Chartwell is a country house in Kent that was the home of Sir Winston Churchill for more than forty years. The origins of the house date back to the 14th century but it was rebuilt and extended by architect Philip Tilden for Winston Churchill. In 1946 the Churchill’s needed to sell Chartwell but it was acquiered by the National Trust and they retained a life tenancy.

Surrounding the house is a 20th century flower garden that is wonderful to visit every season. From the garden, you also have a lovely view over the weald of Kent. 

Where: Westerham

Built: 1923

Style: Vernacular

Visitor information: the house and garden are open to the public. Visit the website for current opening hours.

Chiddingstone Castle

Chiddingstone Castle is a historic house that was owned by the Streatfeild family from the 16th century until the beginning of the 20th century. In the early 19th century the house was rebuilt in Gothic style.

The castle was bought by Denys Eyre Bower, a former bank clerk, and antique dealer, in 1955. He bought the castle to show his collection to the public. However, Bower was convicted of attempted murder of his mistress. When he was released from prison in 1962 he again opened the castle to the public.

Today the castle shows Bower’s collection of Ancient Egyptian, Japanese, Buddhist, and Jabobite and Stuart items. You can also see the Great Hall, Victorian Kitchen, Library, Servant’s Hall, and Streatfeild Room.

Where: Chiddingstone

Built: 16th century and rebuilt in the 19th century

Style: Gothic

Visitor information: the castle is open Sunday to Wednesday. Visit the website for more information.

Groombridge Place

Groombridge Place is a 17th century moated country house designed bySir Christopher Wren. The first owner of Groombridge place Philip Packer designed the gardens together with horticulturalist John Evelyn. The 17th century grid layout of the garden can still be seen today.

The country house is most famous for being the film location of Longbourn in Keira Knightley’s Pride and Prejudice movie adaptation.

Where: Groombridge

Built: 1662

Visitor information: the house is not open to the public but the gardens are open. Visit the website for more information.

photo: ijclark / CC BY-SA 2.0

Hever Castle

Hever Castle is the childhood home of Anne Boleyn, the second wife of King Henry VIII. The oldest part of the castle dates back to 1270 and in 1462 it was converted into a Tudor manor house by Geoffrey Boleyn. After the death of Anne’s father the castle was given to Anne of Cleves (Henry VIII’s fourth wife).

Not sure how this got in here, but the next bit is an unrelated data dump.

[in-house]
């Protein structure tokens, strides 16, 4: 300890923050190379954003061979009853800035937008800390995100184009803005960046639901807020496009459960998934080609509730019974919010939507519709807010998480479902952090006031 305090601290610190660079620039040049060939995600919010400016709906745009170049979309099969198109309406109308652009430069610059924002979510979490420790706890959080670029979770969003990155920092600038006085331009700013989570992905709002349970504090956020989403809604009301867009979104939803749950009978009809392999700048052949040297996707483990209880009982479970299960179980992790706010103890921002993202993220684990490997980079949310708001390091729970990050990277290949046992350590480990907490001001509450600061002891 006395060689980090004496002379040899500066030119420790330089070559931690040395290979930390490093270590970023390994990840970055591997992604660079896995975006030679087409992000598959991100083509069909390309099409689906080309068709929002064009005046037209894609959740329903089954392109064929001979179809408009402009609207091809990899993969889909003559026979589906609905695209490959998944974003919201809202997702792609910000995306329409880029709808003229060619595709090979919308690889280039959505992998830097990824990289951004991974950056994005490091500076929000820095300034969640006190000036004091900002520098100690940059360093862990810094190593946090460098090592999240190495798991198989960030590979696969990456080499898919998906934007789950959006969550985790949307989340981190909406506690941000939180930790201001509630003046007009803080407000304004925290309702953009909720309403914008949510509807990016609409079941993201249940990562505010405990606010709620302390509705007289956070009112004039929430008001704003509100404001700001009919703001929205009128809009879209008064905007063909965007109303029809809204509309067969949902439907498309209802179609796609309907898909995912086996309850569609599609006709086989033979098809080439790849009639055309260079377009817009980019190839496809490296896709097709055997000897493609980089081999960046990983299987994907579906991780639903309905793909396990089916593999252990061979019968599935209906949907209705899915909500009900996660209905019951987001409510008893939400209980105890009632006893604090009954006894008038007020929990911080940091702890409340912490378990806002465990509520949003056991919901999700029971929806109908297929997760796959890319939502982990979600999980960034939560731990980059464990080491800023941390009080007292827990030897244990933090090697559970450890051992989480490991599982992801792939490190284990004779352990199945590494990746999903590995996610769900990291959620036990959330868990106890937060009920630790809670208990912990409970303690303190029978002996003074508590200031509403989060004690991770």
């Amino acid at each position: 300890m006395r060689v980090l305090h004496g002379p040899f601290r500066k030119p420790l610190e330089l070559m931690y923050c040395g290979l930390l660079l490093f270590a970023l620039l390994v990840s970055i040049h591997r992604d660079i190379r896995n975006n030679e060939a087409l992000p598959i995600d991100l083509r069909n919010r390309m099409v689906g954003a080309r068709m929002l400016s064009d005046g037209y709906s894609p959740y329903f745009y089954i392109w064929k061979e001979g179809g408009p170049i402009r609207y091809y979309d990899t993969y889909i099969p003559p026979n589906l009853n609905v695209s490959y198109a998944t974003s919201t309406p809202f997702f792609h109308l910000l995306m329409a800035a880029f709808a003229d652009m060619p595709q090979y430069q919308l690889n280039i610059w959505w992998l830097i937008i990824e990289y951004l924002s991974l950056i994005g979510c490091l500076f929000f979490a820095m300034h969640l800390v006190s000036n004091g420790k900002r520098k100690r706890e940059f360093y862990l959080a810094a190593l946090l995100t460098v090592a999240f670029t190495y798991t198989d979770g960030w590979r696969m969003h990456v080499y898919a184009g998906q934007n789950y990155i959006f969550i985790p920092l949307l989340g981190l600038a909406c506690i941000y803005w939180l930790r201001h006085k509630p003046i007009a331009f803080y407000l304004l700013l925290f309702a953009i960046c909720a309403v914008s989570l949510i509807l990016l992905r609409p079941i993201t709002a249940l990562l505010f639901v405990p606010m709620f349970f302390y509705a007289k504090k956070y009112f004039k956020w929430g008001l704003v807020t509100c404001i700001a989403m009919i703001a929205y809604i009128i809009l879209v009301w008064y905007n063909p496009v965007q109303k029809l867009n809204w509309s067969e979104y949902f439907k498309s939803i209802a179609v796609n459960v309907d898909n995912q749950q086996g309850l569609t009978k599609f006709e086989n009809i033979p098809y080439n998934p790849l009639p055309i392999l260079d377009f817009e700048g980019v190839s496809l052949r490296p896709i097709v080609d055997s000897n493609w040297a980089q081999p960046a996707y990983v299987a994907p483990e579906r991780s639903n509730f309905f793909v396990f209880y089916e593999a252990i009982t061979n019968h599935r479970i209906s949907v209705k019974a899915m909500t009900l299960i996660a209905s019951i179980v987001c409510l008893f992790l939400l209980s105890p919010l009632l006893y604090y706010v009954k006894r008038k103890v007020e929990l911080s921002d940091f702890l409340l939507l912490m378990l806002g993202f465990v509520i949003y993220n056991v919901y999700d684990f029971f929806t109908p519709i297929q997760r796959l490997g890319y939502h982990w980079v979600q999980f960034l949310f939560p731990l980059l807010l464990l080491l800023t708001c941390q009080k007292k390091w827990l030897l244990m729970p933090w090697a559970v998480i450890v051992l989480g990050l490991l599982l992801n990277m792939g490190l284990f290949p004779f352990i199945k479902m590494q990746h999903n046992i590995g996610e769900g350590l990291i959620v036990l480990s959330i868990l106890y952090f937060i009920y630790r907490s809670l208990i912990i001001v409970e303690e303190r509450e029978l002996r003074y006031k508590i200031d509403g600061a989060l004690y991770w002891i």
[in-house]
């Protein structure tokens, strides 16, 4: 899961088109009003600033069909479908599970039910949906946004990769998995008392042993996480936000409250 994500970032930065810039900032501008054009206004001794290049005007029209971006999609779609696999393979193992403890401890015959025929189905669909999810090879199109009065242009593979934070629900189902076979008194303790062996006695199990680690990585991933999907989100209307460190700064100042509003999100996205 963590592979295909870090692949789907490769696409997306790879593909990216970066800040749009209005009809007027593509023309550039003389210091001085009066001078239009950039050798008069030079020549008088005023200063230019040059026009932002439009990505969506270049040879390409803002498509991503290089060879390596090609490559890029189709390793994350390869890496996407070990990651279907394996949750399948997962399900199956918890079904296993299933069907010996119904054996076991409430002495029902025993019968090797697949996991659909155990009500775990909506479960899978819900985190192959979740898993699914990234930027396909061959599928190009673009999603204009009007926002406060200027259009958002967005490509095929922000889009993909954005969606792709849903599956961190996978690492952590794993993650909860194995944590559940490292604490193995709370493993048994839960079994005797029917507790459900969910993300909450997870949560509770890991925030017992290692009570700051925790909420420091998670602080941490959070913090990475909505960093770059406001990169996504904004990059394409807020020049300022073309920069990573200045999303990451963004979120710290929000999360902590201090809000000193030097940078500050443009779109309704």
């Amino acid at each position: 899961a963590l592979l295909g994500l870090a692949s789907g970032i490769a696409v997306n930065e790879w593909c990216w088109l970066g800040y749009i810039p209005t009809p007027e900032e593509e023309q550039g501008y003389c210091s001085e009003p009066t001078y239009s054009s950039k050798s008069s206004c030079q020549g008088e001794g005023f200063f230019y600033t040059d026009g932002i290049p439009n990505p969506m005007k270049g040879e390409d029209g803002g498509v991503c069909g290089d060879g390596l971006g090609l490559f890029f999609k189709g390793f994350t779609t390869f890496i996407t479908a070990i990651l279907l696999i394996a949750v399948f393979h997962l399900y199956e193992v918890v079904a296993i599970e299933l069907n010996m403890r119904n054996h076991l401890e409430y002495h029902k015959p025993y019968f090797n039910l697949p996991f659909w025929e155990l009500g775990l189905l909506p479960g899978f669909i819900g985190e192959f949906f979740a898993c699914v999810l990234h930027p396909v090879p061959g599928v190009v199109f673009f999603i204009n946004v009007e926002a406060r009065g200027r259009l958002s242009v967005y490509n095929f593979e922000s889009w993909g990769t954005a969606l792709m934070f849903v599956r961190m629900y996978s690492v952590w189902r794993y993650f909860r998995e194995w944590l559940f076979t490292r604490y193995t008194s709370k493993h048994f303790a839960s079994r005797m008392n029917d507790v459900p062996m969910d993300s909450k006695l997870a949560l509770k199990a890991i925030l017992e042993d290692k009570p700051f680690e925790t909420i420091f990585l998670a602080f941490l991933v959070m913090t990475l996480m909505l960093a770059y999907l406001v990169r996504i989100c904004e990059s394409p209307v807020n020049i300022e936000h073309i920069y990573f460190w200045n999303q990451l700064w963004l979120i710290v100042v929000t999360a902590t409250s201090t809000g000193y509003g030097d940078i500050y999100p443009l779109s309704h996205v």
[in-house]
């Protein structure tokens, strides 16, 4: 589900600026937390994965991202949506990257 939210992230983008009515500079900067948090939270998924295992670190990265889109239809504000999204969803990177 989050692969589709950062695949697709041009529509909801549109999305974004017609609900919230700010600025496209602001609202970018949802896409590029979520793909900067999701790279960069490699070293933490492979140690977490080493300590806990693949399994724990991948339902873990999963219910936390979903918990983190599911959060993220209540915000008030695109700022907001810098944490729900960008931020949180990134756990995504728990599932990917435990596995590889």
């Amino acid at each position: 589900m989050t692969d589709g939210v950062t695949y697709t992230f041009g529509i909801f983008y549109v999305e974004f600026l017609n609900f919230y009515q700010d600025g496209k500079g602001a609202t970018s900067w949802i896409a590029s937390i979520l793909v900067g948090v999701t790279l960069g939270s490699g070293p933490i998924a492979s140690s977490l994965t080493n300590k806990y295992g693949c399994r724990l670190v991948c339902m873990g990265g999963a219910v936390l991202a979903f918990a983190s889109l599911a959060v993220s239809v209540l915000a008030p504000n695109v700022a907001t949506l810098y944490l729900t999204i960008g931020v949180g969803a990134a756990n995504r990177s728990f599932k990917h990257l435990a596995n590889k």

In 1903, the castle was bought by American millionaire William Waldorf Astor. He restored the manor and added a Tudor village (the Astor Wing) and an Italian Garden.  

Where: Hever

Built: 13th century

Style: Tudor

Visitor information: the castle and gardens are open daily. Visit the website for current opening hours.

photo: Bill Boaden / CC BY-SA 2.0

Sissinghurst Castle

Sissinghurst Castle is a Tudor castle that is best known for its famous gardens. The gardens are created by poet and writer Vita Sackville-West an her husband Harold Nicolson.The garden is divided into ten smaller garden rooms, each with their own style.

Where: Sissinghurst

Visitor information: the gardens are open to the public. Visit the National Trust website for more information.

photo: Phil Pead / CC BY-SA 4.0

Upnor Castle

Upnor Castle is an Elizabethan artillery fort located on the banks of the River Medway. The castle was built to protect the English warships that were moored at Clatham dockyards. Despite these intentions, in 1667 the English fleet was destroyed when the Dutch Republic launched an attack.

Where: Upnor

Built: 1559

Visitor information: the castle and gatehouse are open to the public, Visit the website for more information.

photo: Geni / CC BY-SA 4.0

Sutton Valence Castle

Sutton Valence Castle is a ruined Norman fortification that was located on a strategic spot overlooking a road to the English south coast. The castle was built in the 12th century and it was given to William de Valence in 1265 by his half brother King Henry III.

The ruined castle is now owned by English Heritage who have opened the ruins to the public. From here, you have a wonderful view over East Sussex and the Weald of Kent.

Where: Sutton Valence

Built: 12th century

Visitor information: Free to visit during daylight hours

Eynsford Castle

The ruined castle was built on the location of an Anglo Saxon manor in the 11th century. The castle is a rare example of a Norman “enclosure castle”. The castle had an inner and ouer bailey, protected by a stone curtain wall. Parts of this curtain wall survived, together with the remains of the Hall building.

Where: Eynsford

Built: 11th century

Style: Norman

Visitor information: the castle is managed by English Heritage. Visit the website for more information.

Similar Posts